How local bars are investing in sustainability

GRAND RAPIDS, Mich. (WOOD) — While the movement to decrease the use of plastics has grown in recent months, with big-name companies and governments making promises to phase out plastic straws, bags and containers, it's actually old news to several restaurants and bars in West Michigan.

Grand Rapids-based BarFly Venturesy, the parent company of several bars and restaurants including Stella's and HopCat, hasn't used plastic straws in more than four years.

"Restaurants produce a lot of waste. Every single piece of produce that they get in comes in boxes, bags and there's a lot that goes out and a lot can be sorted out," Carrie Veldman, who leads the sustainability program at BarFly, said.

BarFly has set a goal to compost or recycle 90 percent of the waste that comes through the door.

Brian McDonald, a HopCat patron, appreciates the efforts. He said restaurants' sustainability affects where he chooses to eat.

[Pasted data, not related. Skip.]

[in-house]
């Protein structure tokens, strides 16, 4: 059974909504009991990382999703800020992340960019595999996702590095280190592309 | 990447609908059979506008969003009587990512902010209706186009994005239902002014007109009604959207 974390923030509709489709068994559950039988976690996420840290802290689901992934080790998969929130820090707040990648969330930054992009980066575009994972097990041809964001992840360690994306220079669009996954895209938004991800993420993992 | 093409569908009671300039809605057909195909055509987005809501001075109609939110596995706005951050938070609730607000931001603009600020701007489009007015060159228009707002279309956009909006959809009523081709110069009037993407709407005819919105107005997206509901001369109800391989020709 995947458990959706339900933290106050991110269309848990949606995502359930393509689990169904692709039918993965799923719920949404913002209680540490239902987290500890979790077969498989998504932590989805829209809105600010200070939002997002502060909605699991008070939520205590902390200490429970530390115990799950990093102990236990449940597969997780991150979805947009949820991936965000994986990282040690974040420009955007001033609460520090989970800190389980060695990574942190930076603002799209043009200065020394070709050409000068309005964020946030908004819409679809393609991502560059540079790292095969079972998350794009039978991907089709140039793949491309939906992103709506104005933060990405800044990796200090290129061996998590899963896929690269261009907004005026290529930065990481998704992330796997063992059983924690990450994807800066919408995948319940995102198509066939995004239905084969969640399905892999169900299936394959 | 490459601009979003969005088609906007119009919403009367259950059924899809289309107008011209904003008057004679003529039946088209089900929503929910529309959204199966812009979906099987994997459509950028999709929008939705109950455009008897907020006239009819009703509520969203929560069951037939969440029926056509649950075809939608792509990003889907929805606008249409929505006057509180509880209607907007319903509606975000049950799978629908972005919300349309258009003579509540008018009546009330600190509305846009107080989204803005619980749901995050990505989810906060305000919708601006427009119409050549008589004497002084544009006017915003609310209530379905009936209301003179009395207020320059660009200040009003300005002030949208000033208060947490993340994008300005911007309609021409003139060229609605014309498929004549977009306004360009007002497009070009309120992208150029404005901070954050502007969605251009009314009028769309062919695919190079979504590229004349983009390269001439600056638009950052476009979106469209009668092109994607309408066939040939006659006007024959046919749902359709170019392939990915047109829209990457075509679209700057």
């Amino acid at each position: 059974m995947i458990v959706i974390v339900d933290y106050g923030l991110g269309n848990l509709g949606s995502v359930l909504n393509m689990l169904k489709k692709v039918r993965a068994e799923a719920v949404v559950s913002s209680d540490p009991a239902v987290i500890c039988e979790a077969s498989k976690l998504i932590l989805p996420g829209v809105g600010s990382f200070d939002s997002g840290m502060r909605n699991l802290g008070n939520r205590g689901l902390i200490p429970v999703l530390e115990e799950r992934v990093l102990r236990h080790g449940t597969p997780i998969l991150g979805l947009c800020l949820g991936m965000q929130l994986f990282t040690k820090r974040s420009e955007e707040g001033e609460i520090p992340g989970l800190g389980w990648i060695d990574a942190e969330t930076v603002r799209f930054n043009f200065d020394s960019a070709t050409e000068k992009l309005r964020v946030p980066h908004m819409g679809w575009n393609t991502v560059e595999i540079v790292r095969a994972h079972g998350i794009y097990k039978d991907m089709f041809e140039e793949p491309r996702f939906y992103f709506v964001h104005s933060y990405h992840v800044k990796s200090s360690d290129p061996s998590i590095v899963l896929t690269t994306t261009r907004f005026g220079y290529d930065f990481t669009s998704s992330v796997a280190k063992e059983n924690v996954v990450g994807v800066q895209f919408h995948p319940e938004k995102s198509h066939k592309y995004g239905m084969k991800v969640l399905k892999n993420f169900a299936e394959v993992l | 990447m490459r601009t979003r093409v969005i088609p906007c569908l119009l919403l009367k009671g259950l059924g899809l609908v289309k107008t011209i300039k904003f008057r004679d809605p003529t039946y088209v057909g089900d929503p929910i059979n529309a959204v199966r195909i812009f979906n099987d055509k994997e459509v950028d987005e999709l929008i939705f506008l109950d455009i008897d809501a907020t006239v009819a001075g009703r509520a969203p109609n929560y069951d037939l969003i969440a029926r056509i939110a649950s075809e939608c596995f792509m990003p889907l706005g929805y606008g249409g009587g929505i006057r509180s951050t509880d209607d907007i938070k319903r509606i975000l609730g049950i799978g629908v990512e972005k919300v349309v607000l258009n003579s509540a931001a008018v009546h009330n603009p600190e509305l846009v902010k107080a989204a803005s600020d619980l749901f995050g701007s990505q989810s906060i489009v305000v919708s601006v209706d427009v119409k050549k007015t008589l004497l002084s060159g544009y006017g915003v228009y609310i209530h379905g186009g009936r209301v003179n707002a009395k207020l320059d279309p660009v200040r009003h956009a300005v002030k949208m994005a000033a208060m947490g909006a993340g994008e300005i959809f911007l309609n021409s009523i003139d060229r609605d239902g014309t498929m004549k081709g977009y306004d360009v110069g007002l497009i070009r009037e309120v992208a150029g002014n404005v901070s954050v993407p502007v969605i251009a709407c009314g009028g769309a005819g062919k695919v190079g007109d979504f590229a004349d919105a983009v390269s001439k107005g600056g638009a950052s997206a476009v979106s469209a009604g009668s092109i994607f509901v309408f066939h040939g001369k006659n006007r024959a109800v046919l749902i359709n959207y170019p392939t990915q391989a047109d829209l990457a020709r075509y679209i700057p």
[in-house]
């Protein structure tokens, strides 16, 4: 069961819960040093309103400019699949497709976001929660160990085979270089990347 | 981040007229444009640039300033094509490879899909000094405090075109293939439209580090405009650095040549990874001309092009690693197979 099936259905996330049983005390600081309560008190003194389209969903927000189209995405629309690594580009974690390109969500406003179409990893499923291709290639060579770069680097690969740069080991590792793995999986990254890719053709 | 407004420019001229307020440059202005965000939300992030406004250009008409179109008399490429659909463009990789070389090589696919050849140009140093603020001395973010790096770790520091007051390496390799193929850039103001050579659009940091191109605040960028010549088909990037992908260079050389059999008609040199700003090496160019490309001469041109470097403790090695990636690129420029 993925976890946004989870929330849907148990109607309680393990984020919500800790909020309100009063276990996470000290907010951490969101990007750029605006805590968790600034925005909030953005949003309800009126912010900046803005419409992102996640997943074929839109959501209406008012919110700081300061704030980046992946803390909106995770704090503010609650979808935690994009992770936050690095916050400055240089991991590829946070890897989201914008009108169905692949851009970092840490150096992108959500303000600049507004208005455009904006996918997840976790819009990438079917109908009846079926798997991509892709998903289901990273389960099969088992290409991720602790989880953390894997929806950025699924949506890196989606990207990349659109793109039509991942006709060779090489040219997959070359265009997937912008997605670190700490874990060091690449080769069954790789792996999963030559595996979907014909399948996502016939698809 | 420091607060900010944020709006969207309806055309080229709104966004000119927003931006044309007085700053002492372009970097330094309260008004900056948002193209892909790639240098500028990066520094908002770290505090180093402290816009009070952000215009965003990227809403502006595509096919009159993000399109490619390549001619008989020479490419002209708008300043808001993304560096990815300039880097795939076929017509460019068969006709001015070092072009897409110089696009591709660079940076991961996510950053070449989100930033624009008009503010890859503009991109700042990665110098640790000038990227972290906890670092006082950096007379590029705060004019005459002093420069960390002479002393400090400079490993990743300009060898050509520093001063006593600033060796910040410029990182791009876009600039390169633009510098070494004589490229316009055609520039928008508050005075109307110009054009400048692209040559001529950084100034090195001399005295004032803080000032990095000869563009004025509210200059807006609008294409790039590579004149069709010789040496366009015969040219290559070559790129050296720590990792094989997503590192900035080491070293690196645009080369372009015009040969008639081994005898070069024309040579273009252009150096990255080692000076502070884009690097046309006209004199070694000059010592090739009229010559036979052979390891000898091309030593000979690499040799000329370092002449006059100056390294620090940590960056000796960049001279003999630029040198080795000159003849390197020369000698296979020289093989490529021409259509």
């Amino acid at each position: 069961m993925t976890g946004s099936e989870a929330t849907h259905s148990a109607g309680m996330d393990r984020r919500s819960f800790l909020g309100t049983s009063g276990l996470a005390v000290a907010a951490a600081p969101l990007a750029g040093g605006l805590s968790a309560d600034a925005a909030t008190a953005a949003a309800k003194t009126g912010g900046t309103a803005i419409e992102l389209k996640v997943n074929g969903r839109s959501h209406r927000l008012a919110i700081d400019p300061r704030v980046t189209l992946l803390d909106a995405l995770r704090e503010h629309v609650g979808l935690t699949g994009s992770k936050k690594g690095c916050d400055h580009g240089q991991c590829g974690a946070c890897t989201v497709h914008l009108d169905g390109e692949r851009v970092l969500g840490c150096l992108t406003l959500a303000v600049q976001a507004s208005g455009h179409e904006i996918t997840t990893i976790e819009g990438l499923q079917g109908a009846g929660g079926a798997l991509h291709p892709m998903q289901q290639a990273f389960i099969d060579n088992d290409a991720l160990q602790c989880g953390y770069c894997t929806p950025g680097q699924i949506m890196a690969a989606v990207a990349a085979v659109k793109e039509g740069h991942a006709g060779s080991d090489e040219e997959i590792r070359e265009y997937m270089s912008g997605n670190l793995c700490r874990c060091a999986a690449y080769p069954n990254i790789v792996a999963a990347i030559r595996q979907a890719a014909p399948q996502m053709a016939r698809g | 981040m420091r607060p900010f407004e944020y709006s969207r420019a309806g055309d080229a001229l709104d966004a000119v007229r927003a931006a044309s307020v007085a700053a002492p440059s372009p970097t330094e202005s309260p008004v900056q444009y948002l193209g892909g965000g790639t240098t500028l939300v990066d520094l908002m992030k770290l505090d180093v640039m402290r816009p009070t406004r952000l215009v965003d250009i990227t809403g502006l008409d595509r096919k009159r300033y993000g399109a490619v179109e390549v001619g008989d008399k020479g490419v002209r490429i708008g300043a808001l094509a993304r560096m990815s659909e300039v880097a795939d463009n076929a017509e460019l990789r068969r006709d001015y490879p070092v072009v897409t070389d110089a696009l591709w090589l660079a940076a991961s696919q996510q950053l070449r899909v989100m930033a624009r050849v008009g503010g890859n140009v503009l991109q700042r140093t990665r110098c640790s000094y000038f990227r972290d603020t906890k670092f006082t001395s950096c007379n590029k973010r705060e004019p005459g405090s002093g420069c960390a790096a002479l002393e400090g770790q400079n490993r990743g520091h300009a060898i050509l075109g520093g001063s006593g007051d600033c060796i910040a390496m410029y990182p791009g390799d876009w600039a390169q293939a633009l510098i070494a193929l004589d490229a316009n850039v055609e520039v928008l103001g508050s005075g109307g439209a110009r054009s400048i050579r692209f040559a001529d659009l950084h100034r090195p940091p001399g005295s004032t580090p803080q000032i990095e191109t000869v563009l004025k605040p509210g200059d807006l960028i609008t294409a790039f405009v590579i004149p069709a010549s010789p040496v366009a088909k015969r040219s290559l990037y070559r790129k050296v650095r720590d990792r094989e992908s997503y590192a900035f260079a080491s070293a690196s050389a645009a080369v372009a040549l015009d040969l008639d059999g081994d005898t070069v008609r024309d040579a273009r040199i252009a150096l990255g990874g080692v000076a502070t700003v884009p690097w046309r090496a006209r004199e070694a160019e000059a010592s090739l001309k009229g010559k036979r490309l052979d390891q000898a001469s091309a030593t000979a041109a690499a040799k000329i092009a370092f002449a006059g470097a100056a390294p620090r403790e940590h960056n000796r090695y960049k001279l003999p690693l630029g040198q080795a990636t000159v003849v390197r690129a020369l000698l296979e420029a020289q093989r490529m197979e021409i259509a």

"I usually eat my full meal, but if not and I get it to go, I'm pretty conscientious about when I see a Styrofoam to-go container. I hate it," McDonald said.

"(It is) good that the breweries are actually thinking about what happens to all the waste products that go out of these places," J.R. Muller, another HopCat patron, added.

But the investment can be costly. Some estimates put the price of switching to paper straws at 10 times the cost of plastic straws. Food service products company PackNWood told CNBC that paper straws cost about 2.5 cents compared to a half-cent for plastic straws.

Still, BarFly Marketing Director Chris Knape says it's an investment worth making.



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